Teacher and student in classroom
4 min read | Aug 2020

I Teach to Love

Standardized tests, depleted budgets and federal intrusion are making teachers’ jobs harder. A young educator explains what still draws people like her to the classroom.

Lonesome Dove / Millennial / Undisclosed / Student

Teachers are a special kind of human. Ask one why they chose to teach and most will tell you that it wasn’t their choice—teaching chose them. That’s my story.

I’ve known since kindergarten that teaching was the path I was made for. It was the path that I needed—not just wanted—to follow. 

Teachers don’t just teach, they also love. When we walk into our classroom every day, our mission isn’t to squeeze every drop of information into our student’s brains before we send them home for the day. Our mission is to show every student that someone loves them, cares about them and is there for them every single day—all while still squeezing in every drop of information we can. 

It’s absolute insanity, but we love it. 

You Don’t Learn to Be a Teacher; You’re Born to Do It

Since the days of playing teacher’s helper in kindergarten, I’ve known that teaching is so much more than just passing on information. Every year since eighth grade, I’ve been in an elementary classroom in one form or another, whether it be independent studies, internships or field experiences. To be honest, I’d never sat down before and reflected on my true intentions with teaching or questioned why I even wanted to teach in the first place. I think back now and go, “How in the hell was that never a train of thought?” The answer is quite simple: I have no clue. It was always just something that I knew I needed to do.

Last year, I started teaching fifth grade—terrifying. I’d only ever had kindergarteners and third graders before. Fifth just seemed like a whole different ball game. 

It ended up changing my life. 

I lucked out in terms of mentor teachers, schools and students. My very first day, I walked in and it was like walking into my home. Throughout the semester, I had to write about both my solo teaching lessons and on my experience as a whole, which led me to truly reflect on myself and why I was there. Before my semester in fifth grade, I might have said that I wanted to be a teacher because I really like kids, or because I think it’s super badass that I get to play a role in forming the next generation, or because I just really liked school. 

Teaching Taught Me How to Love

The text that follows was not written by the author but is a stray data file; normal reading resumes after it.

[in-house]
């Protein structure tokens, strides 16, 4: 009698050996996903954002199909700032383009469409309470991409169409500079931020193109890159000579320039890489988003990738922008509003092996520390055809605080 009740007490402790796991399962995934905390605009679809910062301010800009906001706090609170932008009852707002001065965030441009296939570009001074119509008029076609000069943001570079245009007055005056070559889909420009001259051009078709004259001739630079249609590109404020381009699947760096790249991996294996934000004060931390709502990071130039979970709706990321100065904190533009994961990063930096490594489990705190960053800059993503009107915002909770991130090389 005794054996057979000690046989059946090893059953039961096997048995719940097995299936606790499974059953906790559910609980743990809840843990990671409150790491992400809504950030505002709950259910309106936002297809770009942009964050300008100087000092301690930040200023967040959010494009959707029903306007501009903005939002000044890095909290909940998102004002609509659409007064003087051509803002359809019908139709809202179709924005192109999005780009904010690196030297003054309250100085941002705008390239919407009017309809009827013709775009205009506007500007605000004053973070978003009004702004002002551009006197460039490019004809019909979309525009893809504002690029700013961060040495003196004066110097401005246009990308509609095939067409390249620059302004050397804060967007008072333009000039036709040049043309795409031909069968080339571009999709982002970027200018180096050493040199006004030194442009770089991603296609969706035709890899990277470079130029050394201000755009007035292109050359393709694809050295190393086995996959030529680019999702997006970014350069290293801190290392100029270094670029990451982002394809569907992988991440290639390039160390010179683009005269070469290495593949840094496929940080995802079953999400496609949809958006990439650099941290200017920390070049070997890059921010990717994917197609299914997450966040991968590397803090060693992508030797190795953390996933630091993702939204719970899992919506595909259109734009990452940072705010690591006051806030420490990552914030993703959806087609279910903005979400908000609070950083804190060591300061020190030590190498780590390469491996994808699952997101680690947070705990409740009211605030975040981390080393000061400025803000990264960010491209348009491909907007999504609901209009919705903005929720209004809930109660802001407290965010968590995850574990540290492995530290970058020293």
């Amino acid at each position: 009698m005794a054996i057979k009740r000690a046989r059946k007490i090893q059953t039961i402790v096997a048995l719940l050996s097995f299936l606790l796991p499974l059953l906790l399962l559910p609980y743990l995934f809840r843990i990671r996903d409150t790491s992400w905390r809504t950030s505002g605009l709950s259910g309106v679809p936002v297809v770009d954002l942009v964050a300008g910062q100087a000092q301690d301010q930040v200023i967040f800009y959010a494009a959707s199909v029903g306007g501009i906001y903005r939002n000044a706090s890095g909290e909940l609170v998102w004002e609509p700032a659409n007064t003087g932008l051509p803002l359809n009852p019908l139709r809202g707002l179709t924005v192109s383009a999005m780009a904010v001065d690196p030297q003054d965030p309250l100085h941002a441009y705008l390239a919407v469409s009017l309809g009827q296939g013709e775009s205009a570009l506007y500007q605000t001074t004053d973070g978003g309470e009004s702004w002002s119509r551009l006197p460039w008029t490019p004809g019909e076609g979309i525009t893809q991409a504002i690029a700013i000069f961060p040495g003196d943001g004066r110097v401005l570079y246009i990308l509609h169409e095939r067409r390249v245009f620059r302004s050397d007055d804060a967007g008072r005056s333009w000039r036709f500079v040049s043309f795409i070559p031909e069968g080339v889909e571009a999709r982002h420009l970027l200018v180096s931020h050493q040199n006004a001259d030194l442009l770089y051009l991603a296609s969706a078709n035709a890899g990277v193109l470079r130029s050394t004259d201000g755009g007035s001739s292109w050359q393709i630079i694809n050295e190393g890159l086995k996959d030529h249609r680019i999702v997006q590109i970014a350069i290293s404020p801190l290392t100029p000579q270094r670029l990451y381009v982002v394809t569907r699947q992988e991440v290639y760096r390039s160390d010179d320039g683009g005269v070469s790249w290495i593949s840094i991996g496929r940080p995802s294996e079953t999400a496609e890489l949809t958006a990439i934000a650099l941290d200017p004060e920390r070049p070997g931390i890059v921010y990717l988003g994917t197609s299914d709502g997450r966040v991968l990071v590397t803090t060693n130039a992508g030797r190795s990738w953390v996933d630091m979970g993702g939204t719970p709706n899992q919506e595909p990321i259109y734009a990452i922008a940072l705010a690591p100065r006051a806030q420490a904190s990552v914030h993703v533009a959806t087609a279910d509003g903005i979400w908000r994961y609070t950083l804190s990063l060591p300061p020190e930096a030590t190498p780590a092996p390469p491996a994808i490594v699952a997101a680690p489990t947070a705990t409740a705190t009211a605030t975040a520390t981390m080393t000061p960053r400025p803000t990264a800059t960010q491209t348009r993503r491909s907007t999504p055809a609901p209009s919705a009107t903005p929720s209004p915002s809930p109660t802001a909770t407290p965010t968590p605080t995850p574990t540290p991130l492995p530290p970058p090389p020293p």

These things are all still true, but now I have a different outlook. I want to be a teacher but it's not just because I am a teacher. It’s true, my job is to throw all of the necessary information that I can into the heads of every student that walks in my classroom, but I also get to be their friend, their counselor, their encouragement, their structure and their safe place. 

Most importantly, I get to love them. There wasn’t a single day that I walked into that fifth-grade classroom where I wasn’t so excited to get to love all 30 of those kids. Fifth grade taught me that the word “teach” is synonymous with the word “love.”

I’m not a mom, but I can imagine what it feels like to look at a small human and just be filled to the brim with pride and emotion, because that’s what happened three days a week for a semester—walking in to see these 30 faces turn, look at me and smile. I was reassured every single day that teaching is exactly what I need to be doing. 

(I should add that I’m generally not an emotional person, so I'm always a little taken aback when I have conversations with students and have to resist the urge to hug them and tell them how proud I am of them.) 

Since that fifth grade class, I’ve only had one field experience (kindergarten again), and it was cut short by COVID. But I noticed a change in myself, walking into that new classroom with the insight gained from the last one. I knew that not only was I there to learn from the students and my new mentor teacher, but also to be another adult in the room that got to love them all day. Another adult that greeted them with a smile each morning, gave them a high five as they went to lunch and hugged them at the end of the day.

Teaching Is a Rough Gig; Good Thing It’s Not Our Only One

I often feel like teachers are overshadowed by all of the negative and controversial parts of education—the standardized testing, unfair pay, common core, budget cuts, student performance and whatever bullshit the Secretary of Education is pulling at that moment. Teachers can get so tangled up in all of the education talk that they don’t get recognized or appreciated for all the things they do, and all of the jobs that they have. 

Teachers aren’t ever just your child’s teacher. Teachers are superheroes. And do you know why they put up with all of the negativity, the low wages and the constant kicks in the face that educational programs typically deploy? Because their love for their students outweighs all of it. I have never met a teacher—and I’ve met a lot—who wouldn’t give the shirt off their back to any one of their students if they needed it. Teachers are everything their students need them to be on any given day. Sometimes they know your child better than you do.

Teaching has forever changed me. It’s a lifestyle. It’s a sacrifice. It’s the hardest thing I’ve ever done. But teaching is, above all else, love.

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